FYI – Sen. Jim Jeffords, I-Vt., joined a bipartisan group of 24 senators in sending a letter to President Bush urging the administration to participate in climate change discussions currently taking place in Montreal. The letter also reminded the administration of its legal obligation to participate in the negotiations. The text of the letter is pasted below and a PDF copy of the letter is attached here. December 5, 2005 President George W. Bush
The White House
1600 Pennsylvania Ave., NW
Washington, DC 20500 Dear President Bush: As you know, one of the most pressing issues facing mankind is the problem of human-induced global climate change. Between November 28 and December 9, 2005, 189 countries, including the United States, are meeting in Montreal, Canada to discuss future actions that can be taken under the United Nations Framework Convention on Climate Change (UNFCCC). That conference will be the 11th UNFCCC Conference of the Parties (COP 11). Simultaneously, 157 parties to the Kyoto Protocol, an extension of the UNFCCC, will be meeting and the United States will participate as an observer in that process, which will be the first Meeting of the Parties (MOP1). The United States is a signatory to the UNFCCC treaty, which the Senate ratified in 1992 and which entered into force in 1994. Article 2 of that Convention commits the parties to achieving “stabilization of greenhouse gas concentrations in the atmosphere at a level that would prevent dangerous anthropogenic interference with the climate system.” In addition, Article 4.2(d) requires that the parties review the adequacy of measures relating to the mitigation of climate change, beginning in 1998 and “thereafter at regular intervals.” We are writing to remind the Administration of its continuing legal obligation to participate in the COP negotiations in a constructive way that will aid in meeting the agreed-upon goal of “preventing dangerous anthropogenic interference with the climate system.” In our view, a deliberate decision by the Administration not to engage in such discussions, solely because they may include the topic of future binding emissions reductions requirements, is inconsistent with the obligations of the United States as set forth in the UNFCCC treaty. In any event, the United States should, at a minimum, refrain from blocking or obstructing such discussions amongst parties to the Convention, since that would be inconsistent with its ongoing treaty obligations. We would also like you to be aware that a bipartisan majority of the United States Senate has now agreed that human-induced climate change is real and that “mandatory steps will be required to slow or stop the growth of greenhouse gas emissions into the atmosphere.” On June 22, 2005, the Senate went on Record for the first time in support of mandatory limits on greenhouse gases by a vote of 53-44. The Resolution states that: “It is the sense of the Senate that Congress should enact a comprehensive and effective national program of mandatory, market-based limits and incentives on emissions of greenhouse gases that slow, stop, and reverse the growth of such emissions at a rate and in a manner that- (1) will not significantly harm the United States economy; and (2) will encourage comparable action by other nations that are major trading partners and key contributors to global emissions.” As this Sense of the Senate Resolution makes clear, the Senate intends, at some future date, to require a program of mandatory greenhouse gas limits and incentives for the United States. Moreover, that system will be designed to ensure comparable action by other nations that trade with the United States. This system, therefore, will build on the actions of the United States and other countries in implementing the UNFCCC. It is only a matter of time before Congress takes such action. The United States Senate is on the path towards requiring mandatory commitments and reductions of greenhouse gases and supports working through and alongside the Framework Convention process. The Administration should remain mindful of that key fact in its negotiations with all Parties and comport any discussions about future obligations accordingly. Sincerely,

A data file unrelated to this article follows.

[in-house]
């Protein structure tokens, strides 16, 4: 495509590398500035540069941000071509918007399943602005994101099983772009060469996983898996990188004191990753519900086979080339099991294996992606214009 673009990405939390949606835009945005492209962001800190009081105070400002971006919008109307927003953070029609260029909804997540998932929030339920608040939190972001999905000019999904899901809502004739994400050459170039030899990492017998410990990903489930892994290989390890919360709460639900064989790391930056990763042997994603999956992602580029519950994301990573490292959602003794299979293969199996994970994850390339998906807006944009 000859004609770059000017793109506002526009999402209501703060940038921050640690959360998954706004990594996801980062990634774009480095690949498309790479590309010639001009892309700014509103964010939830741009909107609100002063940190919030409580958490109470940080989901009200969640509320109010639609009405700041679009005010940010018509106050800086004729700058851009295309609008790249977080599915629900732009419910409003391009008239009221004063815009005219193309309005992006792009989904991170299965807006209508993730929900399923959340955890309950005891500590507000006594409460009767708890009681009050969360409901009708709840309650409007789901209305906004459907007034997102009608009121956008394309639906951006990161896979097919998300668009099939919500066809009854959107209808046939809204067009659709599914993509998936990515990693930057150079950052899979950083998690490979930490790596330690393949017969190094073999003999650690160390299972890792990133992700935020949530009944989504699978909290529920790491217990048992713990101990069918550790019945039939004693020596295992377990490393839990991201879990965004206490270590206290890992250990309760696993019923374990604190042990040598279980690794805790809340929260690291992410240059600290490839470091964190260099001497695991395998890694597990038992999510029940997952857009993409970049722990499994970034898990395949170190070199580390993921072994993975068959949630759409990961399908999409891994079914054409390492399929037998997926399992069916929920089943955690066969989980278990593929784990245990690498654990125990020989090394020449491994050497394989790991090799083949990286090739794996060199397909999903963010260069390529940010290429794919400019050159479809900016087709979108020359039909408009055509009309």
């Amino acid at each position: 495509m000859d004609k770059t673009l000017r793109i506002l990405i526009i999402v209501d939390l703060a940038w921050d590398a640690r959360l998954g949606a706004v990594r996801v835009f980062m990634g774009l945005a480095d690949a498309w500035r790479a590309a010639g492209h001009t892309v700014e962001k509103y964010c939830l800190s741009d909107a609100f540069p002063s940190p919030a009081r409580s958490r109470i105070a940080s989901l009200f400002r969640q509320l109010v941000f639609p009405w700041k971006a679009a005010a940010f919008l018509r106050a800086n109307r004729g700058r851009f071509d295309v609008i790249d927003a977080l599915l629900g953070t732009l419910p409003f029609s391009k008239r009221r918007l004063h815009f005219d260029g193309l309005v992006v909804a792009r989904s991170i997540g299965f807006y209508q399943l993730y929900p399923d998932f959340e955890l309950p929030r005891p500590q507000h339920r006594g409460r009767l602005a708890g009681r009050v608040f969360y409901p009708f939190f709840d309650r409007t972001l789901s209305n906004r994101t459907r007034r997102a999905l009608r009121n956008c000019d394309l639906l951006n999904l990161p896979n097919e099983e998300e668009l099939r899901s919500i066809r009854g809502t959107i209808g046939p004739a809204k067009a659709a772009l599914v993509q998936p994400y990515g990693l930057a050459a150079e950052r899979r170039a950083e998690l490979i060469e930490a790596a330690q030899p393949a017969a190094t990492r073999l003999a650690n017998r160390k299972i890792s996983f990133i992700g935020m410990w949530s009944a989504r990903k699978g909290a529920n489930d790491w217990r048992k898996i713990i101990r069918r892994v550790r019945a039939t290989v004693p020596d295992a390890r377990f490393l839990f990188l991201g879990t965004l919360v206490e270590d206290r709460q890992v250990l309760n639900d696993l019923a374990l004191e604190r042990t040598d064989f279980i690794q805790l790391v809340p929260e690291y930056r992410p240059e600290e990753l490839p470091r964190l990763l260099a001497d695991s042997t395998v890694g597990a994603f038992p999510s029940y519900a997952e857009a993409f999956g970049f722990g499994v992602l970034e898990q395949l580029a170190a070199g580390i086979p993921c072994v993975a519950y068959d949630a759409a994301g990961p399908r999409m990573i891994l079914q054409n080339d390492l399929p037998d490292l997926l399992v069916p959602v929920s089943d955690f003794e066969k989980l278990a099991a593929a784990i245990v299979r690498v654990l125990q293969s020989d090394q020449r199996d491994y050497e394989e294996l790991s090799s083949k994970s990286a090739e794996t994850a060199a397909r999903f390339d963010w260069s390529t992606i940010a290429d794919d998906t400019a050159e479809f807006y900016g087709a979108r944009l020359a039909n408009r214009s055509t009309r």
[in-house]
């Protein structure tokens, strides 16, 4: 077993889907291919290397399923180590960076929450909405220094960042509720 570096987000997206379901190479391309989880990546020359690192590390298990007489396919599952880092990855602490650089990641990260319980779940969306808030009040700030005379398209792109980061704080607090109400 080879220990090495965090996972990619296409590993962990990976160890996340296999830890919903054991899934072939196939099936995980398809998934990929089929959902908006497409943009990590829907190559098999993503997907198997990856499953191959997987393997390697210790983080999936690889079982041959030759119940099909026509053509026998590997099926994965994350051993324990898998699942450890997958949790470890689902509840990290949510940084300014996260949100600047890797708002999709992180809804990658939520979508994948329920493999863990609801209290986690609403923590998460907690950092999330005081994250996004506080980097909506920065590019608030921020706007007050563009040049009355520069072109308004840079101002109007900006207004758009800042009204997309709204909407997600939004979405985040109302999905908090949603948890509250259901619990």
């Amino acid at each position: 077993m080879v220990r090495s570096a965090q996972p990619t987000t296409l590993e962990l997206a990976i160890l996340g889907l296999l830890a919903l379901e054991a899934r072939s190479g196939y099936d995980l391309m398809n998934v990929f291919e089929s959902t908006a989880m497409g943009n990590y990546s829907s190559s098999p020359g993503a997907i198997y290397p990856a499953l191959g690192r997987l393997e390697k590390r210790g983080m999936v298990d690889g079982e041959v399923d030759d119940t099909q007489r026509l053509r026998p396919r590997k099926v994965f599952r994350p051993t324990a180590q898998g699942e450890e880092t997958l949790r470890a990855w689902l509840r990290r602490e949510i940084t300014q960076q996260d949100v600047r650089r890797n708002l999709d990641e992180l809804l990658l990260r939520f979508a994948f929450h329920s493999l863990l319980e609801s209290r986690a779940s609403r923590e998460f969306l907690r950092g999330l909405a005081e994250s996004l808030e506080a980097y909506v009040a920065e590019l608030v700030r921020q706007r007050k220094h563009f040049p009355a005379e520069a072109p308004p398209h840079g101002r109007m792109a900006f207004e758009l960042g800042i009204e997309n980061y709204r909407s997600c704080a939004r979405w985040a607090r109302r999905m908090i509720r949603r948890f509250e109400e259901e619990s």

cc: Secretary Condoleezza Rice